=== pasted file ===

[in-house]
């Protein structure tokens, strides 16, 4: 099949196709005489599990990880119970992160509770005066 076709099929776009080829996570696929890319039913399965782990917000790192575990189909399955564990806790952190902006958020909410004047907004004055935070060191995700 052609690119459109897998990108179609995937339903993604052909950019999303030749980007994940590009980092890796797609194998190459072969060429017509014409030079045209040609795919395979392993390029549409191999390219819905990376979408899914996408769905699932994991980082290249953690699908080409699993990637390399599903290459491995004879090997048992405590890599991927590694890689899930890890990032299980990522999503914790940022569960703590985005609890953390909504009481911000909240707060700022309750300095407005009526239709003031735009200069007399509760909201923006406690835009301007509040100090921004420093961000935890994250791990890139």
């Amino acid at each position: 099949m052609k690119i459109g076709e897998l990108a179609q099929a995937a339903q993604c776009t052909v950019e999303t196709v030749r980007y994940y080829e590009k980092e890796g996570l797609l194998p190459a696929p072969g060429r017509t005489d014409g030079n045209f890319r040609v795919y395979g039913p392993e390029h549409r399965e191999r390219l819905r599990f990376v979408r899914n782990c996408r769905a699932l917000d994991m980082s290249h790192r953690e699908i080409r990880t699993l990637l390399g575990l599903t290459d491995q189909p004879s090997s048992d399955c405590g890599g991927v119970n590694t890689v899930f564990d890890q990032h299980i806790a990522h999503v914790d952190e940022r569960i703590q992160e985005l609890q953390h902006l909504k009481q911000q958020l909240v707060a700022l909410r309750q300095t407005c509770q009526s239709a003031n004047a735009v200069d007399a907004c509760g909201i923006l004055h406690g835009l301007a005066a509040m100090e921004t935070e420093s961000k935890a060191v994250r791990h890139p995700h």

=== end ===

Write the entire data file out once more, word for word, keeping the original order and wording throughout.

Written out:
[in-house]
């Protein structure tokens, strides 16, 4: 099949196709005489599990990880119970992160509770005066 076709099929776009080829996570696929890319039913399965782990917000790192575990189909399955564990806790952190902006958020909410004047907004004055935070060191995700 052609690119459109897998990108179609995937339903993604052909950019999303030749980007994940590009980092890796797609194998190459072969060429017509014409030079045209040609795919395979392993390029549409191999390219819905990376979408899914996408769905699932994991980082290249953690699908080409699993990637390399599903290459491995004879090997048992405590890599991927590694890689899930890890990032299980990522999503914790940022569960703590985005609890953390909504009481911000909240707060700022309750300095407005009526239709003031735009200069007399509760909201923006406690835009301007509040100090921004420093961000935890994250791990890139």
């Amino acid at each position: 099949m052609k690119i459109g076709e897998l990108a179609q099929a995937a339903q993604c776009t052909v950019e999303t196709v030749r980007y994940y080829e590009k980092e890796g996570l797609l194998p190459a696929p072969g060429r017509t005489d014409g030079n045209f890319r040609v795919y395979g039913p392993e390029h549409r399965e191999r390219l819905r599990f990376v979408r899914n782990c996408r769905a699932l917000d994991m980082s290249h790192r953690e699908i080409r990880t699993l990637l390399g575990l599903t290459d491995q189909p004879s090997s048992d399955c405590g890599g991927v119970n590694t890689v899930f564990d890890q990032h299980i806790a990522h999503v914790d952190e940022r569960i703590q992160e985005l609890q953390h902006l909504k009481q911000q958020l909240v707060a700022l909410r309750q300095t407005c509770q009526s239709a003031n004047a735009v200069d007399a907004c509760g909201i923006l004055h406690g835009l301007a005066a509040m100090e921004t935070e420093s961000k935890a060191v994250r791990h890139p995700h």